Terence Crutcher walking away from a Tulsa police officer with his hands up, moments before she shoots and kills him.
In most cases, trained law enforcement officials should be able to apprehend people suspected of criminal behavior without killing them. On Monday, police in Linden, New Jersey, arrested Ahmad Khan Rahami, who authorities say set off powerful bombs in Manhattan and on the Jersey Shore over the weekend, injuring 31 people and terrorizing thousands. Mr. Rahami was armed with a handgun, shot one police officer in the abdomen, and engaged in a shoot-out with police that left another officer and Mr. Rahani wounded. Officers nonetheless were able to disarm and arrest him without using lethal force.
In stark contrast, two black men who were not crime suspects, at least one of whom was clearly unarmed, were killed by police in the past week.
Yesterday, a police officer in Charlotte, North Carolina, shot and killed 43-year-old Keith Scott, who is black, while serving an arrest warrant on someone else in an apartment complex. Police claim Mr. Scott was armed with a gun; his family members told reporters that he had not had a weapon and was instead holding a book while waiting to pick a child up after school. The killing sparked protests in Charlotte last night.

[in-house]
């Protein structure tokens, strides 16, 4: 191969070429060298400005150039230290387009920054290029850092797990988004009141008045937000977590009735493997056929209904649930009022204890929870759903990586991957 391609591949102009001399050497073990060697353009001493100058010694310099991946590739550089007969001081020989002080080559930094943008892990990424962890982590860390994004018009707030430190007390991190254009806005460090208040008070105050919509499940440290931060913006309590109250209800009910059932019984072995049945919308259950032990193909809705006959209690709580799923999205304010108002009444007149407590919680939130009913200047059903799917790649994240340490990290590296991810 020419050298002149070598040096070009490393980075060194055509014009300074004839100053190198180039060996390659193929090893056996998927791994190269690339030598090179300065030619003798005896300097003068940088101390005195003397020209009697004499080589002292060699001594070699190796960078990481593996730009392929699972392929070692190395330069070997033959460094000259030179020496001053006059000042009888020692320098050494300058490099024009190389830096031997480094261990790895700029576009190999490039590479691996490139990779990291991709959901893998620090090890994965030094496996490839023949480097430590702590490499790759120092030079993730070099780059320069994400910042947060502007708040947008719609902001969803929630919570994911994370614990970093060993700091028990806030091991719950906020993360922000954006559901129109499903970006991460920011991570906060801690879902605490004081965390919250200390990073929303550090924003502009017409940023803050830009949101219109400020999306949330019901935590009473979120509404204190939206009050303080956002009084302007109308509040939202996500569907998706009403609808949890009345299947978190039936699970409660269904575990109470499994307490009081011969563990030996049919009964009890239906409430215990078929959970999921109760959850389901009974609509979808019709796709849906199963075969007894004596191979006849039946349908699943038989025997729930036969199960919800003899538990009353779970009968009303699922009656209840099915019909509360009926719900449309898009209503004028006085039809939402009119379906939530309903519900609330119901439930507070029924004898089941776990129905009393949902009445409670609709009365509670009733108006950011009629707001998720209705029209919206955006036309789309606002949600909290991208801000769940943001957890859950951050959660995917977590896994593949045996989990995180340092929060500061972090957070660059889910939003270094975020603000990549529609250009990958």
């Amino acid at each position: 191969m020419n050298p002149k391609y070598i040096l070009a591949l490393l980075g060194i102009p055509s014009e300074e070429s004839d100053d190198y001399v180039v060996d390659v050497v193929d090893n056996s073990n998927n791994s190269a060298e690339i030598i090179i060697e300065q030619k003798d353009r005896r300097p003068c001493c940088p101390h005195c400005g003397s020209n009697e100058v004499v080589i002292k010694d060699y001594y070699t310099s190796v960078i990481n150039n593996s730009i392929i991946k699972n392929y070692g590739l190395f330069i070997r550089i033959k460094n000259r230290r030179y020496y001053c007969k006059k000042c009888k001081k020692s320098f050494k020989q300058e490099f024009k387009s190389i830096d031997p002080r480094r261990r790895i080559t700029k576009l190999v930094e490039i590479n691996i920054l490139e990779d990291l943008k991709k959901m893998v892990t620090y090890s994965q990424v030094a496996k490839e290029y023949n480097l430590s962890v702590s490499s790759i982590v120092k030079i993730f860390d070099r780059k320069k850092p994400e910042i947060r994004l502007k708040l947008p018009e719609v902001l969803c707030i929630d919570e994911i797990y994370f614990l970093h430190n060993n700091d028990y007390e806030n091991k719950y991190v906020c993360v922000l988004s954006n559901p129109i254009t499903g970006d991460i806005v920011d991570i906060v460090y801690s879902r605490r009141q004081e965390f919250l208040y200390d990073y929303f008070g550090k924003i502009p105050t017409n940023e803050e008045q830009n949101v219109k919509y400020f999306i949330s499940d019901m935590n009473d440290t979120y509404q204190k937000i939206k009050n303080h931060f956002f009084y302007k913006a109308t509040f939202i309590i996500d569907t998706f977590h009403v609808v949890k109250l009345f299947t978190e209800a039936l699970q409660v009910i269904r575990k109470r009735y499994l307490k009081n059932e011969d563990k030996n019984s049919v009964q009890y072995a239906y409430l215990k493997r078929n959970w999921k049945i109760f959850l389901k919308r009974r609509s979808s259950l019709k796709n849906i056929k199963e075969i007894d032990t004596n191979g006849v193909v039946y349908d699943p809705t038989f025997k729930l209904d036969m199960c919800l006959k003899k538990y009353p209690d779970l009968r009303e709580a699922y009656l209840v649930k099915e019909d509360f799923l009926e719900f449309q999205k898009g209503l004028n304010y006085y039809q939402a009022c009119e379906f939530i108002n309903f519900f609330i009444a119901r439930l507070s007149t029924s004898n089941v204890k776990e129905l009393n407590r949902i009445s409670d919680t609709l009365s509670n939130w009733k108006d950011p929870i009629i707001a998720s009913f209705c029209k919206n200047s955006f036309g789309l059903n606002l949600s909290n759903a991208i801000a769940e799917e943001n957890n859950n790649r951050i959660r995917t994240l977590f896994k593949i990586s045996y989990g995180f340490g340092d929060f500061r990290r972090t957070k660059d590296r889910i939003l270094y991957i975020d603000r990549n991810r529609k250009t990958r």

On Friday, a police officer in Tulsa, Oklahoma, shot and killed 40-year-old Terence Crutcher, who is black, while he was walking away from the officer with his hands up. Mr. Crutcher was unarmed, but the officer's lawyer told reporters that she believed Mr. Crutcher was "under the influence of something" after he made eye contact with her, which she described as "a thousand-yard stare." Another officer, observing from a police helicopter that was taking video of the scene, can be heard on that video saying that Mr. Crutcher "looks like a bad dude."
No one rendered medical aid to Mr. Crutcher for more than two minutes, even though the officer who shot him is certified in basic emergency medical services.
The shootings in Charlotte and Tulsa come within a week after a white police officer in Columbus, Ohio, shot and killed Tyre King, a black 13-year-old boy who was carrying a BB gun, last Wednesday.
These killings have intensified concerns about the way police engage with black men in jurisdictions throughout the United States. "The presumption that people of color are dangerous is deeply entrenched in American law enforcement," says EJI director Bryan Stevenson. "Police officers are steeped in a 'warrior' mindset that leads them to treat young black men as enemy combatants."
Mr. Stevenson served on President Obama's Task Force on 21st Century Policing, which last year released detailed recommendations for reform, including teaching officers de-escalation tactics and training them to avoid the use of lethal force in most circumstances.
Too many police departments across the country have been slow to implement these changes. But as police violence against black people continues at an alarming rate, demands for reform are becoming increasingly urgent.
EJI is working to challenge the presumption of guilt and dangerousness that burdens people of color by promoting awareness and recognition of how police violence and racial disparities throughout our criminal justice system are a legacy of our nation's history of racial injustice.